10 Signs Your Financial Site is Due for a Remodel (Part 1)


There’s a moment in just about every home fixup show on TV when the expert contractor gives a young couple the deadly news. The electric work in their dream home was patched together haphazardly and has to be ripped out completely because it’s not safe to move in. It’s not something any new homeowner wants to hear, but hearing the truth will only help them in the long run.

All too often I feel like that contractor when I look over people’s websites. Sure, the sites work most of the time, but you can spot a do-it-yourselfer’s handiwork from a mile away. If a slapped-together website is the impression you want to give would- be clients, fine. But I’m guessing they’ll shop around before turning over their hard earned wealth to a firm that’s so careless with the details.

Here are my biggest pet peeves about the websites of professional service firms. How many of these sound like yours? Don’t worry, most are fairly easy to correct, but you have to have the right tools, materials and blue prints to get the job done right. 

  • Quote marks that look like footmarks. I realize that html or the browser can cause quote marks to look like footmarks, but in graphics it should never happen. Yet I see it all the time.

  • Poor resolution on a site’s logo/graphics. There are ways to get the right resolution for even the newest retina screens so that you don’t strike your visitor as an amateur in such an easy-to-correct way.

  • Too much scrolling. In the age of smartphones and tablets where most websites are viewed, there’s no excuse for having to scroll horizontally in order to read why I should hire you as my financial advisor!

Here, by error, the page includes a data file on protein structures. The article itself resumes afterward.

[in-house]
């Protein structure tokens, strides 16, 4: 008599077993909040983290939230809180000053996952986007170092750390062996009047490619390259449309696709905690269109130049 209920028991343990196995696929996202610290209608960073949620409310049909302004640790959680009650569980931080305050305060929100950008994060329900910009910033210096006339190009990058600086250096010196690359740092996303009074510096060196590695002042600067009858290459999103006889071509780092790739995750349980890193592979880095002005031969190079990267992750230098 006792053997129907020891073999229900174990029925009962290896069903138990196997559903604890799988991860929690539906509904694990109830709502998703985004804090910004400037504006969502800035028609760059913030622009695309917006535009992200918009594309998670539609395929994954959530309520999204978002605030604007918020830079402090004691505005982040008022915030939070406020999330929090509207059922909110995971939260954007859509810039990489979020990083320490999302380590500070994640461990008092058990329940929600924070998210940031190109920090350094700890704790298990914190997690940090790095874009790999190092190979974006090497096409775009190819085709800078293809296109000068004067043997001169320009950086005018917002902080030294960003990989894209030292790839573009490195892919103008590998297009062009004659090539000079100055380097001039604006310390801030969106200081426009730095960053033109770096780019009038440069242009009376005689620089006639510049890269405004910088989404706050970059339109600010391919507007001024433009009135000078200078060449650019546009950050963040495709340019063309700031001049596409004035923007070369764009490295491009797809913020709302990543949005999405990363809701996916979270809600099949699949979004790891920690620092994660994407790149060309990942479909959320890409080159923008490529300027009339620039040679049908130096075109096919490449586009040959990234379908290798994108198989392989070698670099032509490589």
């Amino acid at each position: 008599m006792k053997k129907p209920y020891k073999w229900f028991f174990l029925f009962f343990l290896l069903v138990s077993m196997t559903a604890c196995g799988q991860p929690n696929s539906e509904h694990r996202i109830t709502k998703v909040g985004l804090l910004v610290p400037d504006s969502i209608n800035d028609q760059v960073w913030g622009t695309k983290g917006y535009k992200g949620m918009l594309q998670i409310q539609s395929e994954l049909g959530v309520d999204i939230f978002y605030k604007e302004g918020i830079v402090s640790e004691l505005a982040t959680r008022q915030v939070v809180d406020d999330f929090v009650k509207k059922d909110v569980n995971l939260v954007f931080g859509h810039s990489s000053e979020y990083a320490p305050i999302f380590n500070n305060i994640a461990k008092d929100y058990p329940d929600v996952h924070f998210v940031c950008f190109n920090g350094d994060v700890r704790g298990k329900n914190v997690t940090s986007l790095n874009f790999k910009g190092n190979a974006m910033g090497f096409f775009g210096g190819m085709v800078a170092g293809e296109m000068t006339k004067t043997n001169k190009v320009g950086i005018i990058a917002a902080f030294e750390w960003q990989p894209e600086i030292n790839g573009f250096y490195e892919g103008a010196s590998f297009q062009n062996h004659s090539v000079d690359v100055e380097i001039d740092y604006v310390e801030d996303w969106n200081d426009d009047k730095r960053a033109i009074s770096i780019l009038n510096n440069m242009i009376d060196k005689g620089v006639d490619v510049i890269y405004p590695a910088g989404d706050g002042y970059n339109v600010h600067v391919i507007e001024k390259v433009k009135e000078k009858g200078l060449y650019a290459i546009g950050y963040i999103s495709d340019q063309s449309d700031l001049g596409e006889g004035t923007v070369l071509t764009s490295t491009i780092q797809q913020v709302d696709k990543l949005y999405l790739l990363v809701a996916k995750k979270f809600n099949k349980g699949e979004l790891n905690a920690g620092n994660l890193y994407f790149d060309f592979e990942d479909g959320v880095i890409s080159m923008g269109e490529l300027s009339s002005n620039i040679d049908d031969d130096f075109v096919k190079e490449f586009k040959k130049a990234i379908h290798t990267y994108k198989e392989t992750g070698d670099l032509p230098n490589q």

• Lack of printable resources, such as PDFs of whitepapers. I have a problem with your site if you don’t have a way to go into depth about your offerings or to show some thought leadership. I design those sorts of materials all the time and they needn’t sit in stacks awaiting face-to-face encounters when it’s so easy to link to them on the web.

  • Not secure. Please! You are dealing in finance and you haven’t paid to upgrade to a secure website? I can instantly tell when there is no “s” after http. Google and other search engines can tell also and when your site’s not secure it can adversely affect your search engine optimization (SEO). Contact your web-hosting provider to install an SSL certificate for Hyper Text Transfer Protocol Secure (HTTPS). 

These are just for starters. Tune in next week for five more pet annoyances..

What are your peeves? Drop me a line here with your thoughts, or to request a complimentary review of your site.

Patricia Creedon leads creative direction at Wall & Main

Patricia Creedon